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Kenya joins middle income economy status on Tuesday
September 27, 2014 | 0 Comments

By JOSHUA MASINDE*

Kenya is set to be classified as a middle income country, 16 years ahead of schedule, with the release of revised figures for the economy.
[caption id="attachment_12387" align="alignleft" width="600"]Treasury Cabinet Secretary Henry Rotich. Kenya is set to be classified as a middle-income country, 16 years ahead of schedule, with the release of revised figures for the economy. FILE PHOTO |   NATION MEDIA GROUP. Treasury Cabinet Secretary Henry Rotich. Kenya is set to be classified as a middle-income country, 16 years ahead of schedule, with the release of revised figures for the economy. FILE PHOTO | NATION MEDIA GROUP.[/caption] At an event to be witnessed by both the World Bank and the International Monetary Fund officials on Tuesday, government officials will release new economic data revising the country’s current wealth by 20 per cent and effectively lifting the nation to middle-income status ahead of 2030 target.
PRODUCTIVE SECTORS Kenya will join Nigeria in releasing revised economic growth data. The latter rebased its GDP figures in April, overtaking South Africa as the continent’s number one economy. Nigeria’s rebasing resulted in an 89 per cent expansion.
Last year, the World Bank estimated Kenya’s GDP — the market value of all goods and services that the country produces in a year — to be Sh3.9 trillion ($44 billion).
Rebasing of the economy by more than a fifth puts the country at a GDP of Sh4.7 trillion ($52.8 billion), raising the per capita income to Sh105,975 ($1,190), up from the current Sh87,936 ($988), and well above $1,036 (Sh89,821) set by the World Bank for middle-income nations.
According to Citibank head of markets Ignatius Chicha, Kenya’s new status as a middle-class economy will give the government more room for borrowing for infrastructure spending given a bigger capacity to absorb more funds.
INFRASTRUCTURE SPENDING
He said increased spending in infrastructure will stimulate productive sectors of the economy and this will result in a trickle-down effect that will help improve the living status of the poor.
“If the GDP grows to say $55 billion, it will give the government room for more borrowing as the GDP-to-debt ratio will decline,” Mr Chicha said.
Some analysts, however, say the economic status of most Kenyans may not get any better even with the new status.
University of Nairobi development economist Samuel Nyandemo said that whereas the economy will improve, the life of the man on the street will not get any better.
He cited the high cost of living and income inequalities that have seen the poor sink further into poverty and the richer become even richer.
“The issue here is the unfair distribution of the national cake. Even with a bigger economy, the rich will continue being rich and the poor will continue being poor,” Dr Nyandemo told theNation.
ACCESS TO CHEAP LOANS
There are also concerns that Kenya could lose access to concessional loans from international finance and development institutions when a rebasing of the country’s economy elevates it into middle-income status.
The Parliamentary Budget Office (PBO) said last week in a report that rebasing of Kenya’s GDP and pushing the country into middle-income status will take away access to concessional loans and grants.
Low-income countries enjoy highly concessional loans and grants to aid in their development agenda.
Concessional loans carry lower interest rates and have a longer repayment period compared with commercial advances, while grants are non-refundable funds given out by countries or organisations.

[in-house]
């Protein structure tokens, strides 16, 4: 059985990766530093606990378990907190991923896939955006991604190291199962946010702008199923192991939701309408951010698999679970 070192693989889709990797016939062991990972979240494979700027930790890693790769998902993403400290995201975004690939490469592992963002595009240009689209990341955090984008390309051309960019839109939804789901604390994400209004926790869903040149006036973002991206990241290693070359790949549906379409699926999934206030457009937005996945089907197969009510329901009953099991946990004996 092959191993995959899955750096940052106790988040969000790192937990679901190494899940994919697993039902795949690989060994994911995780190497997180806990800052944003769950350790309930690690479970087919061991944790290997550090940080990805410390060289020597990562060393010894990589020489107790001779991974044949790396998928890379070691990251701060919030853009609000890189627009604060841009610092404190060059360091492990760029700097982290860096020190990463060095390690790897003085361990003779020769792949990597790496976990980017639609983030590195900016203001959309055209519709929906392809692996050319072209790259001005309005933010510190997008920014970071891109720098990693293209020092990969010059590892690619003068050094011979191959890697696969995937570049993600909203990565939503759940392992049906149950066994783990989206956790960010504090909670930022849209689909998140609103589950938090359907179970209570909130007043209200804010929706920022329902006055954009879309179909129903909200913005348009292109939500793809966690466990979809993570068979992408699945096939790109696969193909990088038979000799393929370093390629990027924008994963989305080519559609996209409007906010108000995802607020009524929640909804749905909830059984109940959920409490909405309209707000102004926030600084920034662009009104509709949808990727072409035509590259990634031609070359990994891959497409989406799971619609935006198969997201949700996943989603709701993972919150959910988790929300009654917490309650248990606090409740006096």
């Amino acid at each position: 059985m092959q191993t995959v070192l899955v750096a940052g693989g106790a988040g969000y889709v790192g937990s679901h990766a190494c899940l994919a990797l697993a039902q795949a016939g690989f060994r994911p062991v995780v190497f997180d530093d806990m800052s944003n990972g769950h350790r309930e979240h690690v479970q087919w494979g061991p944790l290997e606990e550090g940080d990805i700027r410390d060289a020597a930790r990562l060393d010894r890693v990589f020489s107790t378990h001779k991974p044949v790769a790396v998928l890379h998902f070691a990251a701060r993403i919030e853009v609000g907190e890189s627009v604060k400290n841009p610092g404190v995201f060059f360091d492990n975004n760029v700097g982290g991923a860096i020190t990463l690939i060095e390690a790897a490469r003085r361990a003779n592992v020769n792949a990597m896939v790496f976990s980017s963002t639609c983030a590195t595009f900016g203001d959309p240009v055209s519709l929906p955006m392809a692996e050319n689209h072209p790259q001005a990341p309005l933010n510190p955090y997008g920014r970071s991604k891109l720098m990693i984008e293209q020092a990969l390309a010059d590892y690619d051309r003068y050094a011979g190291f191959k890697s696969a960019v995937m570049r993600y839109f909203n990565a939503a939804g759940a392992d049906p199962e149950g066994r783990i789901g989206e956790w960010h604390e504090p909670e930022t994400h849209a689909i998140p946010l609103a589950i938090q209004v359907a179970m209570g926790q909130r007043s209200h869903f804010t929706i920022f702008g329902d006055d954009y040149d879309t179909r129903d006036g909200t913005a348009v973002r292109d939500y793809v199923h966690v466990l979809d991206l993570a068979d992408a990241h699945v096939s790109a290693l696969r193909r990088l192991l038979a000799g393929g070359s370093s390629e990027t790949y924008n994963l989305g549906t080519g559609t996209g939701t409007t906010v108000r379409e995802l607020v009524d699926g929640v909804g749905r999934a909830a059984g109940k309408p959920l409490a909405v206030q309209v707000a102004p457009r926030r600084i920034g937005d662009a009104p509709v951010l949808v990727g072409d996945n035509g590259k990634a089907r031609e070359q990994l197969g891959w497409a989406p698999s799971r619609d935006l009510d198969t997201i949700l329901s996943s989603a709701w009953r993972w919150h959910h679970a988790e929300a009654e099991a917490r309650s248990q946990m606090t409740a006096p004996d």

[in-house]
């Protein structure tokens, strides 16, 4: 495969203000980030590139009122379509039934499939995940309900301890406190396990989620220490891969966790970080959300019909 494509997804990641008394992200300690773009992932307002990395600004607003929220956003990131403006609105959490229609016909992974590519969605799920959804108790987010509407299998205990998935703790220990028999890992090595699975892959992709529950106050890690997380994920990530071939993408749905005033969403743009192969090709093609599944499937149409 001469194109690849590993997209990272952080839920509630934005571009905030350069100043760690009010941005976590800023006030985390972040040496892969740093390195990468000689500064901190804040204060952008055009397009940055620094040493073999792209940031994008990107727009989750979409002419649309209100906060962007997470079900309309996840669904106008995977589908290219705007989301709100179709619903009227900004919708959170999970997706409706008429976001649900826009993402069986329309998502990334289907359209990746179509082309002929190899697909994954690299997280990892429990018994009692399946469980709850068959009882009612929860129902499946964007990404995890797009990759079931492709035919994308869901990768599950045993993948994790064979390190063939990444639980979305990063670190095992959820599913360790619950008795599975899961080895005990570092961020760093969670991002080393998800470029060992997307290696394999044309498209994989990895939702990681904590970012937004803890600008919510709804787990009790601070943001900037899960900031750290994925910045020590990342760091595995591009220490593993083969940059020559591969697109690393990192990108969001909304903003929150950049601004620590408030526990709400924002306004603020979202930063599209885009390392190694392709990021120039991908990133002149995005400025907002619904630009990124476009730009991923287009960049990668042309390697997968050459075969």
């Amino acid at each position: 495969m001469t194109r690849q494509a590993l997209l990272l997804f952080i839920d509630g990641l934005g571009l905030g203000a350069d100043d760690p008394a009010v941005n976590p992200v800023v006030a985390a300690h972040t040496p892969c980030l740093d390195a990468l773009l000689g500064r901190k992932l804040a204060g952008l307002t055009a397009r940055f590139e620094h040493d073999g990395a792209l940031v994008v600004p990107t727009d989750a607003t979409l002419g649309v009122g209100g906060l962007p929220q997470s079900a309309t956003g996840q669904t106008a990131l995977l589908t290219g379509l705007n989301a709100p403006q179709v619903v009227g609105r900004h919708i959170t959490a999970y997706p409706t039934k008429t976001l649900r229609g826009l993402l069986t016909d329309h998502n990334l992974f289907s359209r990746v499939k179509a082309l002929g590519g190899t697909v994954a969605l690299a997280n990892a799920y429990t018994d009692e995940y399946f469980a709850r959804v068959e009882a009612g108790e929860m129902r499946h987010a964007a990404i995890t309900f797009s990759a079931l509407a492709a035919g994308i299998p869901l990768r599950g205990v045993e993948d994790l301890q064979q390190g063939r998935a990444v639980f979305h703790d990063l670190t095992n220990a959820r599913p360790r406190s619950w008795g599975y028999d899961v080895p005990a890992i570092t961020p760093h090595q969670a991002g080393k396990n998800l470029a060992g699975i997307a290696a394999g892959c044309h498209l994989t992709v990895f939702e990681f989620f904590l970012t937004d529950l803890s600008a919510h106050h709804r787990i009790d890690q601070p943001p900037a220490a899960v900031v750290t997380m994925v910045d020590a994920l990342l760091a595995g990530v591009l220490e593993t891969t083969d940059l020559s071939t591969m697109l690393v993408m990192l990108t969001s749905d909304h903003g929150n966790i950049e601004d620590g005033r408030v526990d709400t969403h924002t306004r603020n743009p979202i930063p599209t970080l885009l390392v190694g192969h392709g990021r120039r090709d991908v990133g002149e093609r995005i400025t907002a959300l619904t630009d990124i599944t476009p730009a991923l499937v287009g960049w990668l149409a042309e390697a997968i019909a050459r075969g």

The PBO said that this would result in increased pressure on expenditure demands on locally raised revenue. *Source Daily Nation
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Electricity: East African countries seek consultant for power grid link
September 27, 2014 | 0 Comments

electricgridsKenya, Uganda and Rwanda have invited bids for a consultant to oversee a feasibility study for connecting their nations by high voltage power line, part of efforts to meet growing demand for electricity and deepen integration of their economies. The project aims to build a 400 kilovolt (kV) electricity line running from Olkaria, where Kenya is expanding geothermal power production, via Uganda to Birembo in Rwanda, a tender announcement published in Kenyan newspapers showed. The three nations, with a combined population of more than 94 million and all members of the five-nation East African Community, are battling to keep up with demand for power as their economies grow by about 5 percent a year or more. Businesses often complain of erratic and expensive supplies. The consultant will examine power needs and potential for export and imports until 2035, as well as assess designs and other details of the project. Bids are due by Oct. 17. The tender did not indicate a cost for the project. Kenya is tapping geothermal resources in the Rift Valley as part of its broader ambitions to add 5,000 megawatts (MW) to the east Africa nation’s electricity output by 2017. That will add to Kenya’s existing capacity of about 1,664 MW. Uganda and Kenya are already connected by older lines. This project will add new sections and harmonise the grid. As well as expanding generation, Kenya has plans to add 5,000 km of power lines to its existing 3,800-km network by 2017. Only a third of Kenya’s 44 million people are connected to the grid. Kenya has at least 3,000 MW of proven geothermal energy in the Rift Valley, but exploits only about 200 MW, analysts say. It is currently adding 500 MW of geothermal capacity. Though drilling wells to generate steam can be costly, it offers benefits including less reliance on thermal plants prone to fluctuations in international fuel prices and on hydro-electric power, which depends on rain-fed dams. Uganda produces about 550 MW, its energy ministry says. Rwanda has an installed capacity of 115 MW, according to state-run Rwanda Energy Water and Sanitation Limited. *Source theafricareport]]>